where a talented Black writer would prefer to be considered a poet, not a
Black poet, which to Hughes meant he subconsciously wanted to write like a
white poet. Hughes argued, "no great poet has ever been afraid of being
himself." He wrote in this essay, "We younger Negro artists now intend to
express our individual dark-skinned selves without fear or shame. If white
people are pleased we are glad. If they aren't, it doesn't matter. We know
we are beautiful. And ugly too... If colored people are pleased we are
glad. If they are not, their displeasure doesn't matter either. We build
our temples for tomorrow, as strong as we know how and we stand on the top
of the mountain, free within ourselves."

In 1923, Hughes traveled abroad on a freighter to the Senegal, Nigeria, the
Cameroons, Belgium Congo, Angola, and Guinea in Africa, and later to Italy
and France, Russia and Spain. One of his favorite pastimes whether abroad
or in Washington, D.C. or Harlem, New York was sitting in the clubs
listening to blues, jazz and writing poetry. Through these experiences a
new rhythm emerged in his writing, and a series of poems such as "The Weary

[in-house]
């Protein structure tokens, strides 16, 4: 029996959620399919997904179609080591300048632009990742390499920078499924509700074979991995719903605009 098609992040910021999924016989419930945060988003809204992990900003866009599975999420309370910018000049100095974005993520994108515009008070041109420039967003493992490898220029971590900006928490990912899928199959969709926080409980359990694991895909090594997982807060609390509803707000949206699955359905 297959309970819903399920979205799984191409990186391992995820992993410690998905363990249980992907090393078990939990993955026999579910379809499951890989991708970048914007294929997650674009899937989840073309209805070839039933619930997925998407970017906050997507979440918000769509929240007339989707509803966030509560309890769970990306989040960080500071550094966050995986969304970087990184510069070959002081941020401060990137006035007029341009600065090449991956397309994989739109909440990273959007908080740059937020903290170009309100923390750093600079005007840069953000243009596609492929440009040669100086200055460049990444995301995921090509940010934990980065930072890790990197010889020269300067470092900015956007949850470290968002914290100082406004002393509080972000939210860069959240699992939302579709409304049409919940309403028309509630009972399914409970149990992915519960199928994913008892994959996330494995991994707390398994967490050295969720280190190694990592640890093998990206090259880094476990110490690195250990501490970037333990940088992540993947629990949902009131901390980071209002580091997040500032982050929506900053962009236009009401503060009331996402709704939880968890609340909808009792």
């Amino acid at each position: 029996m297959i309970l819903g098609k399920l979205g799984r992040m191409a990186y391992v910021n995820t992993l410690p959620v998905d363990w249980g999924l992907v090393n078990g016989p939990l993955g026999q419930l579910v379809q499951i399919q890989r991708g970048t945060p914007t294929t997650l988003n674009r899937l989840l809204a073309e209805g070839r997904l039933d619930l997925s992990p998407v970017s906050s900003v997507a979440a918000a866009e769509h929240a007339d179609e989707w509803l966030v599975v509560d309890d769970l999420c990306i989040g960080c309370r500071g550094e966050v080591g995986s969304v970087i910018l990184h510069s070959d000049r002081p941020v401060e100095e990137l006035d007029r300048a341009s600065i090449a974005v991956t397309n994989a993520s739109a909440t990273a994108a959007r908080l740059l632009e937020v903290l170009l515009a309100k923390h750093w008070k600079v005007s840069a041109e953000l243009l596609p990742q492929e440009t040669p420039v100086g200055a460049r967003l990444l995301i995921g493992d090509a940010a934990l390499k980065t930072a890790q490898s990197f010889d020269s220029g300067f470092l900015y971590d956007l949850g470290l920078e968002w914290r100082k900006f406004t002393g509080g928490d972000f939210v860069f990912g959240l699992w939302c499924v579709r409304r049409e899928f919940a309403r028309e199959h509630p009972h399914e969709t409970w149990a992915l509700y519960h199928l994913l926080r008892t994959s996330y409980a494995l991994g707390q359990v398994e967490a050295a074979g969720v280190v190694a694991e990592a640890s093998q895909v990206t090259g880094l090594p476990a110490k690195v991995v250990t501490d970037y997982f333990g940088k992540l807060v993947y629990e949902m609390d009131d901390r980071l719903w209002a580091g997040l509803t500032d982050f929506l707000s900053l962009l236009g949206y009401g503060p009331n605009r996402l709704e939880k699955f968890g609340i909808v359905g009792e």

Blues" were penned. He returned to Harlem, in 1924, the period known as the
Harlem Renaissance. During this period, his work was frequently published
and his writing flourished. In 1925 he moved to Washington, D.C., still
spending more time in blues and jazz clubs. He said, "I tried to write
poems like the songs they sang on Seventh Street...(these songs) had the
pulse beat of the people who keep on going." At this same time, Hughes
accepted a job with Dr. Carter G. Woodson, editor of the Journal of Negro
Life and History and founder of Black History Week in 1926. He returned to
his beloved Harlem later that year.

Langston Hughes received a scholarship to Lincoln University, in
Pennsylvania, where he received his B.A. degree in 1929. In 1943, he was
awarded an honorary Lit.D by his alma mater; a Guggenheim Fellowship in
1935 and a Rosenwald Fellowship in 1940. Based on a conversation with a man
he knew in a Harlem bar, he created a character know as My Simple Minded
Friend in a series of essays in the form of a dialogue. In 1950, he named
this lovable character Jess B. Simple, and authored a series of books on

Langston Hughes was a prolific writer. In the forty-odd years between his